Archive for September, 2007

Jamonisimo (Barcelona, Spain) – Call Me a Ham Snob

Based on my ham-loving-friend’s recommendation, I stopped by Jamonisimo for lunch. He told me the “Salamanca was life-changing.” Spain has a reputation for the world’s best ham but “life changing?” Yes, that ham was magical. As usual with these sorts of things, I can never go back.


Jamonisimo is a retail store specializing in Montanera (free-range) bellato (only acorn-fed, highest quality) Iberian ham. They have a tasting room in the back where you can try various selections of ham (textures or regions), a few cheese selections, and various other cuts (including, but not limited to, chorizio & lomo.)

This will always be my lunch, no matter where I am within the city or how long I happen to be visiting. Exquisite stuff. I neglected to get producer/farm information but the store is dedicated to procuring the best artisanal hams in Spain – I’m a believer. For those that haven’t had grand ham, a decent analogy is this is to average ham what toro is to tuna.

The hams are presented below from lesser to most intense flavor (and fat.) Each has its own subtle characteristics that need to be tried. These are 1/2 portions, 12.50 euros each. On my 2nd lunch, I just got a big plate (25 euros) of the Salamanca.

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Mugaritz (Errenteria, Spain) – A Beautiful Meal

My last Mugaritz meal proved to be one of invention, creativity, and uniqueness. Despite a month-long trip through the Gagnaire’s, El Bulli’s, and Can Roca‘s last year; Chef Andoni Aduriz served us some of the more memorable dishes of our trip. The meal wasn’t perfect but the ideas were captivating and fresh. Where El Bulli clinically ran through twenty-plus concepts, Mugaritz paused and pondered. There was a great cerebral touch to the evening.

This meal was better. The last meal was marred by a few conceptual and cooking mistakes, whereas this meal flowed perfectly from beginning to end. The summer bounty of the Basque county-side was in full display, most dishes flooding with greens or flowers. The infusions and broths, a divisive line with the restaurant’s critics, were exquisite. The avant-garde techniques used are a means to an end – tasting the last weeks of the summer. A great restaurant operating near its grand potential.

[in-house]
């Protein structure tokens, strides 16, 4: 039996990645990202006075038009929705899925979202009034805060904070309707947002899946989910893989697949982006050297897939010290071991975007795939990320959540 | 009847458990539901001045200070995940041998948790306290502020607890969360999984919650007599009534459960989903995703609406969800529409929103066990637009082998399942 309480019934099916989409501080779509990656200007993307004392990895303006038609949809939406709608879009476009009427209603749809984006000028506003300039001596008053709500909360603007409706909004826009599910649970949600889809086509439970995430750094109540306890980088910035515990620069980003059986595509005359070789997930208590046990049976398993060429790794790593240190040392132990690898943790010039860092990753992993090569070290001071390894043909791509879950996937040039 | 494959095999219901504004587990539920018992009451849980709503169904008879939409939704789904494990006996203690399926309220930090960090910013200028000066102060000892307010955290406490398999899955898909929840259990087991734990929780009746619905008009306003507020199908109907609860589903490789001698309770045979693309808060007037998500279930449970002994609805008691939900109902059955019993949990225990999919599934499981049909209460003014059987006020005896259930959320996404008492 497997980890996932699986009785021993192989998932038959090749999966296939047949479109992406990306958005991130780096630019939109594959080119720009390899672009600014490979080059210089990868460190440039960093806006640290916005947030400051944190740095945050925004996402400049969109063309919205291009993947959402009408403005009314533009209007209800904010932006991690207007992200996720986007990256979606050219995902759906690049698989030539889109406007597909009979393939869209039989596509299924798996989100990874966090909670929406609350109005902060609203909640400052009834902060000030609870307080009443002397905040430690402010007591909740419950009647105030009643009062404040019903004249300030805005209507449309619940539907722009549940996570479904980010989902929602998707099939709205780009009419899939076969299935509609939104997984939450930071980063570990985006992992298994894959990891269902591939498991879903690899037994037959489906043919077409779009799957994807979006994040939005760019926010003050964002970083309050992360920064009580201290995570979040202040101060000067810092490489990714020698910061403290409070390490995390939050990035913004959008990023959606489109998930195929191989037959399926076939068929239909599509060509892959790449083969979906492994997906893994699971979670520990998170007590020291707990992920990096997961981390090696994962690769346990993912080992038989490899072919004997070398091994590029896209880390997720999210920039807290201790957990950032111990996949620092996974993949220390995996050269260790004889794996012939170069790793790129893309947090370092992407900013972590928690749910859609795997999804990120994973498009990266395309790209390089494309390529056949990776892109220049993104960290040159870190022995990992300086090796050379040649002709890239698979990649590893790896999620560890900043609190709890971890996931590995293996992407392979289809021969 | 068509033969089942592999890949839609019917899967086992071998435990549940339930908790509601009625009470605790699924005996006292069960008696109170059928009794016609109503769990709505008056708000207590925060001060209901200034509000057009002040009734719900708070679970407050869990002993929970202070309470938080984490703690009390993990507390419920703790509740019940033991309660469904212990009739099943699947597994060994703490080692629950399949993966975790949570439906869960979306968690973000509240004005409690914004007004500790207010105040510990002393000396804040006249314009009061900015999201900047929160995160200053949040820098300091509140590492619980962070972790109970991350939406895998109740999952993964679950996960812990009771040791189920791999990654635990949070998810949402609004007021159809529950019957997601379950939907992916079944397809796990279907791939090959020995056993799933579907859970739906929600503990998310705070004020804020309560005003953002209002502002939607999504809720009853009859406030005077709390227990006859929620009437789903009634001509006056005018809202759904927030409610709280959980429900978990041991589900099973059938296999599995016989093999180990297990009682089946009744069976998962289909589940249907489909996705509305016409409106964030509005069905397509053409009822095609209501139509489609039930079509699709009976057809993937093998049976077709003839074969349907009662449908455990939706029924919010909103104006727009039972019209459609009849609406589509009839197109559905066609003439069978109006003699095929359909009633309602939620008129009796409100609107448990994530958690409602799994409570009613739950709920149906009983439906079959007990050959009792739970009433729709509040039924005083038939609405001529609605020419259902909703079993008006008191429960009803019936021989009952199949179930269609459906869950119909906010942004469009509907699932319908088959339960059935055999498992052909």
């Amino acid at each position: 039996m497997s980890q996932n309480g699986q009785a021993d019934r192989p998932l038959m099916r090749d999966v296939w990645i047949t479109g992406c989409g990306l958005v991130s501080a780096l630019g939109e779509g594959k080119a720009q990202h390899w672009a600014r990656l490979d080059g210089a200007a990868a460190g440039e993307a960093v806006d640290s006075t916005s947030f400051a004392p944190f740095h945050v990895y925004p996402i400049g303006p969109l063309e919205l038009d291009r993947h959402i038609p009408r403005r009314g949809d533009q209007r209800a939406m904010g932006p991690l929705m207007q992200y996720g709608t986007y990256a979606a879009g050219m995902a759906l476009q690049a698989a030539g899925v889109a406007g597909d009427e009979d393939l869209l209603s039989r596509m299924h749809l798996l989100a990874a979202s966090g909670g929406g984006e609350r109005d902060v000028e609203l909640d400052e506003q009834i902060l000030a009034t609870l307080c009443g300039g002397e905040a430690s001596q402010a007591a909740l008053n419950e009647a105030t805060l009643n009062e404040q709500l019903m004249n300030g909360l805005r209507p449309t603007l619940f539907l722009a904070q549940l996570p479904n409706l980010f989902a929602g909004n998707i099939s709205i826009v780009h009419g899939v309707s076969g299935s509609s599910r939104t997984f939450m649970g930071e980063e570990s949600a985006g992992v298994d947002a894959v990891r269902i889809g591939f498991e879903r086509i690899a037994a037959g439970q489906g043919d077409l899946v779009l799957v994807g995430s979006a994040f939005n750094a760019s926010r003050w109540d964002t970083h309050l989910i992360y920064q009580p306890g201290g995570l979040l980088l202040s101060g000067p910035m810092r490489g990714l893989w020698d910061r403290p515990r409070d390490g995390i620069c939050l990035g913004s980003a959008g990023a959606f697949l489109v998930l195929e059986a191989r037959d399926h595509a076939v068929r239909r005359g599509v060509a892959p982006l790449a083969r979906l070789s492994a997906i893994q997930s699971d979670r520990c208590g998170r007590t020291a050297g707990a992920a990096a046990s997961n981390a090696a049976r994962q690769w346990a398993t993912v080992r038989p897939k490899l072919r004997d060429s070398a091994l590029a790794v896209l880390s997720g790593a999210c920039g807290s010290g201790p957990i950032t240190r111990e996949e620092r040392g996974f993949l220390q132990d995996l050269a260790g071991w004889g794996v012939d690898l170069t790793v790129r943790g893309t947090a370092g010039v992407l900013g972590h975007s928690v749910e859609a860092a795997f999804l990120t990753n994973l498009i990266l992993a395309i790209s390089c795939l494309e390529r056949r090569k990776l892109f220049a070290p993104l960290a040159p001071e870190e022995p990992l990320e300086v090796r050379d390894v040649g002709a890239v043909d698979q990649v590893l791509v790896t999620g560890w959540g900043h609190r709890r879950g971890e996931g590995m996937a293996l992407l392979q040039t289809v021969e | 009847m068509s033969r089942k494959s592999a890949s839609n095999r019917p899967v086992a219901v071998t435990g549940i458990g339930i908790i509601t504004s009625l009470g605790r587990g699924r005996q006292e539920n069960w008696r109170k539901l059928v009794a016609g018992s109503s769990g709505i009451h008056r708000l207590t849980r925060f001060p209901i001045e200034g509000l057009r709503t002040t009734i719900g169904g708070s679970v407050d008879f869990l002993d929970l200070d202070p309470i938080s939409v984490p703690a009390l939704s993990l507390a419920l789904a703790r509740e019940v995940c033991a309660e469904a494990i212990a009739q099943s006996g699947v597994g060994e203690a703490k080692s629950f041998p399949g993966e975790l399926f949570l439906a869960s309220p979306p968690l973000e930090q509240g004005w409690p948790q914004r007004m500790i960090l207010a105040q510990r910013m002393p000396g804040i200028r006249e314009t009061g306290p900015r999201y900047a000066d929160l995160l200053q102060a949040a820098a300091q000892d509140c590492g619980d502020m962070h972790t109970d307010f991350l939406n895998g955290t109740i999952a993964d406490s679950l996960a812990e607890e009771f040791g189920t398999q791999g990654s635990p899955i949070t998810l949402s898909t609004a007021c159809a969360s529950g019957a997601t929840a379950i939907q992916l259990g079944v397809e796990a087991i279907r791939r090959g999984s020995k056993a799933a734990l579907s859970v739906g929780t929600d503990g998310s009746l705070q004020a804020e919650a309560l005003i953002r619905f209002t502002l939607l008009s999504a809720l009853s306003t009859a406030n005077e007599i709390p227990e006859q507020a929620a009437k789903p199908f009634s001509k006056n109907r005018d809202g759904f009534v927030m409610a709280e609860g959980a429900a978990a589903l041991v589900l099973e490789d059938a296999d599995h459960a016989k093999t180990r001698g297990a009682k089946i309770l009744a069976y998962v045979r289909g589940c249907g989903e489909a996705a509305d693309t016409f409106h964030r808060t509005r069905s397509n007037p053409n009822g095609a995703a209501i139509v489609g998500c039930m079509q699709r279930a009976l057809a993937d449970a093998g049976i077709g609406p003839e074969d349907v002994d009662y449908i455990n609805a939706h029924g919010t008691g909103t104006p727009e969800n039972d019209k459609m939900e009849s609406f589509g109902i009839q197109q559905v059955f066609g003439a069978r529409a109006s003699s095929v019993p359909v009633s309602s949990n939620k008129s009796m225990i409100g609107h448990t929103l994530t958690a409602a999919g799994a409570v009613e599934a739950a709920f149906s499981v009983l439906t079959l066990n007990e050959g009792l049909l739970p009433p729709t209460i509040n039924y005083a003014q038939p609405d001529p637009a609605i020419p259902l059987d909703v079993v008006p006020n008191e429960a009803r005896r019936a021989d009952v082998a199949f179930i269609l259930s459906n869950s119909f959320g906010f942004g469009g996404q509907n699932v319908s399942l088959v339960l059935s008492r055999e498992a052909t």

Roasted Piquillo Pepper wrapped in ham

It looked like a piece of toro nigiri – a work of art. The pepper had a strong roasted flavor that was upfront and bounced in the mouth for awhile. The ham, provenance unknown, was quite fatty with a hint of sweetness. Its flavor added a small dimension to the pepper but I suspect its slight miry texture was its raison d’etre. Very Good.

Mugaritz (Errenteria) - Roasted Piquillo Pepper wrapped in ham

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Spain – The Final Itinerary

The blog has been dormant for awhile but that will change shortly. Upon returning from Spain on Sep 22nd, you will find stories about the restaurants listed below. I’ve tried to get a decent cross-section of Spain’s best – molecular gastronomy, pristine ingredients, and perfected traditional specialties.

  • Jamonisimi – My ham-loving friend says their Salamanca is a life-changing event. See some recent beautiful pictures at Foodite.
  • Casa Lucio – Creative tapas in Barcelona.
  • Espaisucre – A dessert restaurant in Barcelona.